Professor tries to instill passion for math, science

Talking with Lenore Blum

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Lenore Blum has been teaching math and computer science at elite institutions such as the University of California at Berkeley, Mills College and Carnegie Mellon University since the late 1960s.

Lake Fong, Post-Gazette
Lenore Blum, professor of computer science at Carnegie Mellon University, recently received the Presidential Award for Excellence in Science, Mathematics and Engineering Mentoring.
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Lenore Blum
Job: Distinguished career professor of computer science, Carnegie Mellon University.
Age: 62
Hometown: New York City; lives in Shadyside.
Education: Bachelor's degree, mathematics, Simmons College, 1963; doctoral degree, mathematics, Massachusetts Institute of Technology, 1968.
Career: 1968-73: Post-doctoral fellow and lecturer, University of California, Berkeley; 1973-74: visiting assistant professor, Mills College, Oakland, Calif.; 1974-87: founder, head and co-head, mathematics and computer science department, Mills College; 1979-96: Lettis-Villard Research Professor, Mills College; 1984-85: visiting professor, City University of New York Graduate Center; 1987: visiting scientist, IBM TJ Watson Research Center, New York; 1988-99: research scientist, Theory Group, International Computer Science Institute, Berkeley; 1992-96: deputy director, Mathematical Sciences Research Institute, Berkeley; 1996-98: visiting professor, City University of Hong Kong; 1999-present: distinguished career professor of computer science, Carnegie Mellon University.

But put her in a computer lab with a bunch of middle-school girls who aren't especially computer savvy, and Blum really gets to pursue her passion -- inspiring young students, especially girls, to consider careers in math and science.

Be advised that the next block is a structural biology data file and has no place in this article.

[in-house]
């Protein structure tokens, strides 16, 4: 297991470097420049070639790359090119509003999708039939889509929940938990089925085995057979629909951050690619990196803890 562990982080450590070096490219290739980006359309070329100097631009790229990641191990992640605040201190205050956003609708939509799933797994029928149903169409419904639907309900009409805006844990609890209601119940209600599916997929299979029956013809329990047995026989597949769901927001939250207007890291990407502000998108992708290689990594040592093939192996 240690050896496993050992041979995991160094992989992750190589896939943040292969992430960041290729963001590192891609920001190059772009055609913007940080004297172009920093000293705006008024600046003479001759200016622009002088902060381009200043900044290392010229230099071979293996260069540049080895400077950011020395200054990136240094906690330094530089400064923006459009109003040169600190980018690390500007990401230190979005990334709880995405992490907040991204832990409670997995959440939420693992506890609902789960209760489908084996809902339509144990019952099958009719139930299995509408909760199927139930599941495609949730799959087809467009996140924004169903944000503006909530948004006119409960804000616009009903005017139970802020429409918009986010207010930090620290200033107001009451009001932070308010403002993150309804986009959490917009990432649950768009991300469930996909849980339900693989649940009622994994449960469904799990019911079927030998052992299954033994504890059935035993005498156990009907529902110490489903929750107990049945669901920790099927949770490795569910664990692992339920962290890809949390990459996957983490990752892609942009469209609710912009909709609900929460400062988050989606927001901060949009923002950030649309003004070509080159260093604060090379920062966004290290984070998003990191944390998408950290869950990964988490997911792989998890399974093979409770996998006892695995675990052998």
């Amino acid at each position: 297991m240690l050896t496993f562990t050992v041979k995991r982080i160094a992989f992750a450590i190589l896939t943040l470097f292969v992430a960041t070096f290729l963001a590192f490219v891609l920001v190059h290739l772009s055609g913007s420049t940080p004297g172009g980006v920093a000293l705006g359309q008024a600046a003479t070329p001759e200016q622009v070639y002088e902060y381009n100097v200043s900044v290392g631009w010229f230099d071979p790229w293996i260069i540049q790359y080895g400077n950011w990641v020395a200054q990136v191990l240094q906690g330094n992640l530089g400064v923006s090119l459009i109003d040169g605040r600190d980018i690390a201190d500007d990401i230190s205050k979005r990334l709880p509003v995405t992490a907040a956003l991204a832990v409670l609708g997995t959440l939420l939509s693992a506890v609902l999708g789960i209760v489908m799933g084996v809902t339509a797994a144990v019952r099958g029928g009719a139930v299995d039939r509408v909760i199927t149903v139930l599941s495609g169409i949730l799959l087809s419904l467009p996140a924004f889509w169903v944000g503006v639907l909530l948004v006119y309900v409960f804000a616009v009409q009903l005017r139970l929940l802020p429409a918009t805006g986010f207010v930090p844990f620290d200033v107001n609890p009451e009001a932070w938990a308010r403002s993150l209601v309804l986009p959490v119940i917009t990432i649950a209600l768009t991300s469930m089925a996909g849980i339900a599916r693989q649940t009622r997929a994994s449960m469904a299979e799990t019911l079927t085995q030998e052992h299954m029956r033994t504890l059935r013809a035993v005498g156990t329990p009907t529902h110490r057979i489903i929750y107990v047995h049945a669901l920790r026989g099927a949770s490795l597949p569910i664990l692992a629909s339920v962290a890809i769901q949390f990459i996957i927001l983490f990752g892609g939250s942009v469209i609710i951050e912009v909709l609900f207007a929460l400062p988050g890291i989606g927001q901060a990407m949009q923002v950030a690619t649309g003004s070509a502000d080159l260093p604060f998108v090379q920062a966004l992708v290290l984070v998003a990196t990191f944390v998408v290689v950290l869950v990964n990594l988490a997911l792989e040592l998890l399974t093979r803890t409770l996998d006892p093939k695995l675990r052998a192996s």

"All my outreach is to hook people by getting them interested in the subject," said Blum, 62, a CMU distinguished career professor of computer science.

Blum loves the challenge of working with young teens, many who use the computer only to exchange instant messages with their friends, she suspects.

Earlier this year, her wide-ranging efforts to encourage young girls in math and science fields were recognized with the Presidential Award for Excellence in Science, Mathematics and Engineering Mentoring. The award carries a $10,000 prize that Blum expects to use for undergraduate research programs.

Blum believes girls, for the most part, don't spend as much time around computers as boys -- especially when it comes to learning what makes the technology work. "Boys are given more opportunity," she said. "Parents are not giving girls electronics to put computers together."

Some statistics back up Blum's beliefs. A survey released in May by Bayer Corp. showed a significant gender gap when it came to encouraging girls to enter science and engineering fields.

While 64 percent of the parents surveyed had purchased science-related toys such as microscopes, telescopes and experiment kits for their sons in the past year, only 47 percent had bought such items for their daughters.

As a girl growing up in New York City and Venezuela who loved solving long division problems, Blum never experienced such biases at home. Her mother taught science in a New York City high school, so it was taken for granted she would pursue the subject she found most stimulating.